FREE SHIPPING ON ALL ORDERS OVER £100

How to be a Tour de France fan...

when we can't go to France 

The commencement of any Tour de France would be a throng of action, a deluge of Instagram stories, of press coverage, broadsheet front covers, bookies speculation with media, photographers, journalists, producers, technicians, riders, managers and - most importantly - fans, flocking to France for the biggest race in cycling.

This year is obviously different. The fewer fans physically at the roadside will be locals, photographers will have a stranglehold on how much access they can get to the riders and many journalists will be covering the race from their home countries. Case in point is our own David Millar and co-commentator Ned Boulting who - for the first time in their commentary careers - will be tucked away in a studio in Kent to dish out the UK's ITV coverage of the race.

But we mustn't let this get us down... we have the Tour de France on our hands. Finally! The actual Tour de France is happening and as cycling fans it just doesn't get any bigger or more exciting than this. So, we did what any cycling fan would do - on a particularly windy evening in Essex we packed our coolboxes, grabbed a few bottles of wine and headed into a country lay-by with some friends to create the illusion that we were in France.

So, here's a few tips from what we discovered in the process to help you be your best fan-self during this years unprecedented Tour de France.

Dress appropriately

It goes without saying really, doesn't it? Pack your wet weather gear, if you must, but we tend to find an optimistic mindset is a far better protective measure than actual rainwear. A mandatory cycling themed T-shirt (we've just released some, as it happens), baseball cap (we've got a whole load of them too) and some comfortable socks (would you look at that?!) should all be on your list.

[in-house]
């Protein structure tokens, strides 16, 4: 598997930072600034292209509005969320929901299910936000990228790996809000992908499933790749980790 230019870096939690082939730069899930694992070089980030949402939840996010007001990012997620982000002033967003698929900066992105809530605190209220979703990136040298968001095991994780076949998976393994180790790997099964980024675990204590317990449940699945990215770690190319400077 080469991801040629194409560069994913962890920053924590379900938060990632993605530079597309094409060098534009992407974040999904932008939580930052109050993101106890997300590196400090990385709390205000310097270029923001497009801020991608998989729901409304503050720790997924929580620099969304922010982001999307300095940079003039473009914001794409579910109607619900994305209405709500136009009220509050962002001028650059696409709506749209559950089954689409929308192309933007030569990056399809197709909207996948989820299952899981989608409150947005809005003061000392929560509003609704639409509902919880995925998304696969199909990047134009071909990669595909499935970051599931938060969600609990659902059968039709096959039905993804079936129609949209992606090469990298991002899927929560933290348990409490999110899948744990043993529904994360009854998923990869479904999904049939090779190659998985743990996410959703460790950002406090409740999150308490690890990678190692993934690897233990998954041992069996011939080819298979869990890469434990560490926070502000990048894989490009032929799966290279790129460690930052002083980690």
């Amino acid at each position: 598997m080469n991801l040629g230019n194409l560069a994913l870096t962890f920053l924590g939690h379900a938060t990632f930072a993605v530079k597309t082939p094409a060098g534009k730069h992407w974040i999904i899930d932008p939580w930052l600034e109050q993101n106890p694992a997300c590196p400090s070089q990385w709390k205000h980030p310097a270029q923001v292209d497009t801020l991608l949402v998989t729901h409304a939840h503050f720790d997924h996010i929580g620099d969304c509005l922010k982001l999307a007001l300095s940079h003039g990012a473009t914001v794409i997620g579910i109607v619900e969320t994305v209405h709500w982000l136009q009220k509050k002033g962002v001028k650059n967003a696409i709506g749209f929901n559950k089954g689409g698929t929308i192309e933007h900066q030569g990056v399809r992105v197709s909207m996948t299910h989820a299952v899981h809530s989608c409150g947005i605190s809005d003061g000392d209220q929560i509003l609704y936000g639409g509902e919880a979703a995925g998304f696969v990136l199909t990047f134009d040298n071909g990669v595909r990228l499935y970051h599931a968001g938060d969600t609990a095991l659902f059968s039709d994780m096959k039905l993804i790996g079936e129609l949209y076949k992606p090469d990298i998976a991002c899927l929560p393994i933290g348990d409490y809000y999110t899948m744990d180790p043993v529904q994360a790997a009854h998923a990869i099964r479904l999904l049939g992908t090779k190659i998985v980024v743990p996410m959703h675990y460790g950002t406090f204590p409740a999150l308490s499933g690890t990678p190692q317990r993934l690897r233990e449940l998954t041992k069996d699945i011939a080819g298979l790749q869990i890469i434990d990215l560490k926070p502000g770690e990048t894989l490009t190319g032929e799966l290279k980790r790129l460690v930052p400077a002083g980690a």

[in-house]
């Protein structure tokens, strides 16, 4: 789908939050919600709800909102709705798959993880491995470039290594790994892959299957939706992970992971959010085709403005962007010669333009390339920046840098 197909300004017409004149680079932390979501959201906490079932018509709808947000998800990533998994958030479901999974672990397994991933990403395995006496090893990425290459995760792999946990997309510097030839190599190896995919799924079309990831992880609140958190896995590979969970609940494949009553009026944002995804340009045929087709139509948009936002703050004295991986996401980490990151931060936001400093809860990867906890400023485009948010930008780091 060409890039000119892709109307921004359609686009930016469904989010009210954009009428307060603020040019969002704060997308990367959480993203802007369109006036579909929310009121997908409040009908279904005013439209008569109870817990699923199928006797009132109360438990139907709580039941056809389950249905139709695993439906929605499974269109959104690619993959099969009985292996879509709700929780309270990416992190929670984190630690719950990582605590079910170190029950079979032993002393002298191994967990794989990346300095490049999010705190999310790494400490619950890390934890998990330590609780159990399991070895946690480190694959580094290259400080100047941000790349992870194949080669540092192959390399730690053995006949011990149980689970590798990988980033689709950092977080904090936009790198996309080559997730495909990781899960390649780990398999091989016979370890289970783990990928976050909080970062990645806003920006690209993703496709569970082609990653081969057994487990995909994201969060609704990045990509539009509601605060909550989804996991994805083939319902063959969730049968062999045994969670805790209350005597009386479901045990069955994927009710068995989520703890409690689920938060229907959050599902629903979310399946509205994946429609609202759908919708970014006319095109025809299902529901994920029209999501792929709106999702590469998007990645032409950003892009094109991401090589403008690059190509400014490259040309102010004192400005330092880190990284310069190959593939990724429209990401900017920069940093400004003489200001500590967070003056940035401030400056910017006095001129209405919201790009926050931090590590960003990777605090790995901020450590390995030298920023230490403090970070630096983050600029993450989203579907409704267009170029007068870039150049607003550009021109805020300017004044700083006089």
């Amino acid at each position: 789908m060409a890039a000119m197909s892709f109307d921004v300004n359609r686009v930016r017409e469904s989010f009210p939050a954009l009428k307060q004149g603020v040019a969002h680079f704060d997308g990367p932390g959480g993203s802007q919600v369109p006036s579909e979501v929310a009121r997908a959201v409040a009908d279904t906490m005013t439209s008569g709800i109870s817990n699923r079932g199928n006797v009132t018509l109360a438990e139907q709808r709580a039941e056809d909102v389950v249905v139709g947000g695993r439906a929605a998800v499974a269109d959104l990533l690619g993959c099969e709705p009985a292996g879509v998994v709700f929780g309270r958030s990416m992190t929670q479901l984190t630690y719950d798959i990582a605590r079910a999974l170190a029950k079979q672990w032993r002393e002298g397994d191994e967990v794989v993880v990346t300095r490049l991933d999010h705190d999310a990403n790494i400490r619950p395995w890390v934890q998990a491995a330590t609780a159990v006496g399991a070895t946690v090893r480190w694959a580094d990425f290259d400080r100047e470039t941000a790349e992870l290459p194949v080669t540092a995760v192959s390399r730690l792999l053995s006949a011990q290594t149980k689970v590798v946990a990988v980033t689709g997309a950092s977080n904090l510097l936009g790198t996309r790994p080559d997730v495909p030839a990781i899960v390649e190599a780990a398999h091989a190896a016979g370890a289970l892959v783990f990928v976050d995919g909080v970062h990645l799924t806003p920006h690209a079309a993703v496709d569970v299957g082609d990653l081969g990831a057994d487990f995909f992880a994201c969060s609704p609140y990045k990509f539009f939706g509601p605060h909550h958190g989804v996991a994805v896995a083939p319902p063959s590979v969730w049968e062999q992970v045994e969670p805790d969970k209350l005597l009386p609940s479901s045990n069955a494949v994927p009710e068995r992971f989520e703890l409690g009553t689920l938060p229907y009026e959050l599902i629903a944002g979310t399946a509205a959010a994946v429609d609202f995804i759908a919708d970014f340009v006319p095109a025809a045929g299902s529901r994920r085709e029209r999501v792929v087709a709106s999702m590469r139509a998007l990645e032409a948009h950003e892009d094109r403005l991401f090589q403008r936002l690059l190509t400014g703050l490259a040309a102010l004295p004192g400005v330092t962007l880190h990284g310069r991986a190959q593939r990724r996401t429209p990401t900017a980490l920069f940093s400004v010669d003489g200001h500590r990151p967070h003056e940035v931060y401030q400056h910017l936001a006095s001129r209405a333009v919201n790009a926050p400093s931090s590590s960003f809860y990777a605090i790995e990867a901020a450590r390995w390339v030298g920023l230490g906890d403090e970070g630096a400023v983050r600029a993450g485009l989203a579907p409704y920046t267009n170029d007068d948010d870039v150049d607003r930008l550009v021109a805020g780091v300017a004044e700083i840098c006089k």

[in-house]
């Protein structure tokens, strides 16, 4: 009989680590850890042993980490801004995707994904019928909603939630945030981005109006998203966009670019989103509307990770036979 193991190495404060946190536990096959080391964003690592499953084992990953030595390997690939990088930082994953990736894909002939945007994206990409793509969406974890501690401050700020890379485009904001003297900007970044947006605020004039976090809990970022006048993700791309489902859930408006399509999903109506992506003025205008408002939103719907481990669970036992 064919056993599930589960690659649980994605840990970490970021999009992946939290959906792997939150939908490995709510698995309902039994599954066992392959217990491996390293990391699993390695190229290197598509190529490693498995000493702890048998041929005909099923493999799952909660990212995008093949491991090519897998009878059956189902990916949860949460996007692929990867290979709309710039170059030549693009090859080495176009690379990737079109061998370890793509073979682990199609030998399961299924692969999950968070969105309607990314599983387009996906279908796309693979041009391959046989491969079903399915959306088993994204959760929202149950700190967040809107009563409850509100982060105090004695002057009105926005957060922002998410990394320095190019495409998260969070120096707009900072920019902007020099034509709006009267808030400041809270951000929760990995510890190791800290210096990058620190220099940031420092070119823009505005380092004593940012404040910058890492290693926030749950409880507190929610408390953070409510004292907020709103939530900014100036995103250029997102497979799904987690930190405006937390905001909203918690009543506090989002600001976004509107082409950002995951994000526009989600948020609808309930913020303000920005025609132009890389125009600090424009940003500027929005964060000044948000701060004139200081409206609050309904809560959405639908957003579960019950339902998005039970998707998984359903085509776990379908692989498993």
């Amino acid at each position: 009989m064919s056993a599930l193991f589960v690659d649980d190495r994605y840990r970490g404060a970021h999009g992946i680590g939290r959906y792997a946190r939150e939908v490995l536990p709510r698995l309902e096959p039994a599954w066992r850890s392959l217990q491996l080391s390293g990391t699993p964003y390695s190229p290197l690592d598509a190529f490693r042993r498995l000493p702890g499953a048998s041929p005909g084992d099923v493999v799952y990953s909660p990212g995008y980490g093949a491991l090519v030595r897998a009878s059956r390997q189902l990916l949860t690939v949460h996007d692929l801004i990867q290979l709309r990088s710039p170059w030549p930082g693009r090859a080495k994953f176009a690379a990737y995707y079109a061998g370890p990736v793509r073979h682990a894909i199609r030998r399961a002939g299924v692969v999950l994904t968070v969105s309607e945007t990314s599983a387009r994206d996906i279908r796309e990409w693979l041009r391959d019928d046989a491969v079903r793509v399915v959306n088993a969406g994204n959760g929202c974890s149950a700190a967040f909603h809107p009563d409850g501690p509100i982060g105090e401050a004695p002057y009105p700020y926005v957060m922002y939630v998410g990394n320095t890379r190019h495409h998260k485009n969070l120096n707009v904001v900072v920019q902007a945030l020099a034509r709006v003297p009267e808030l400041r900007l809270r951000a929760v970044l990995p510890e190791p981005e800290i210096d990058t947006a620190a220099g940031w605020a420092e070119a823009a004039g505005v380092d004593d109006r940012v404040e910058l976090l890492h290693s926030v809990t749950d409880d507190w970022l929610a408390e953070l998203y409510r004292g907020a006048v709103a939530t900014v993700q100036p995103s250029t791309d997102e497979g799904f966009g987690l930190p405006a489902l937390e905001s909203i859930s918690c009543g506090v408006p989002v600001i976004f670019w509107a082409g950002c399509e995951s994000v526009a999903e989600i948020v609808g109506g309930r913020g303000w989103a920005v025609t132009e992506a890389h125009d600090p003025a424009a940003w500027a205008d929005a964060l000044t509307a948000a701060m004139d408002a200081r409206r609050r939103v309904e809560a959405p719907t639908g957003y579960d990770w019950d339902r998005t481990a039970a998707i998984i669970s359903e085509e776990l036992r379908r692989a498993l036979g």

Choose your friends wisely

Remember, you could well be sat next to a field with these people for the best part of 7 hours waiting for some local riders to whizz past. Make sure that your friends are the kind that will keep the laughter levels topped up all day long and can stick out the silences. Today is the day to leave the guy who likes his gear ratio chat a bit too much out of the group chat...

Lunch is served

For this one it's very important to remember that you can never have too much red wine, too many continental lagers or enough cheese. Just like on your dawn-til-dusk rides, you're body is going to be craving variety in just the same way so remember to alternate between the crusty baguette and Haribo at regular intervals.

Location, location, location

How are you supposed to kid yourself that you're in rural France when your stuck looking at a quaint British countryside pub? No, for the most realistic effect you should base yourself as far from civilisation as possible. A well-stocked field of wheat was our choice destination as we're getting a bit late in the season for the typical sunflower fields.

Regardless of where you pitch up, you should remember to get the basics of fan-zone picnic setup sorted upon arrival: a plastic picnic table draped with a billowing nylon table cover, tricolore flags and a screen to follow the race on.

We hope this guide has been of some use. We're all entering into unchartered waters together, so do that these tips with a pinch of salt and feel free to let us know your own tips and tricks to enjoying this years Tour de France from a distance.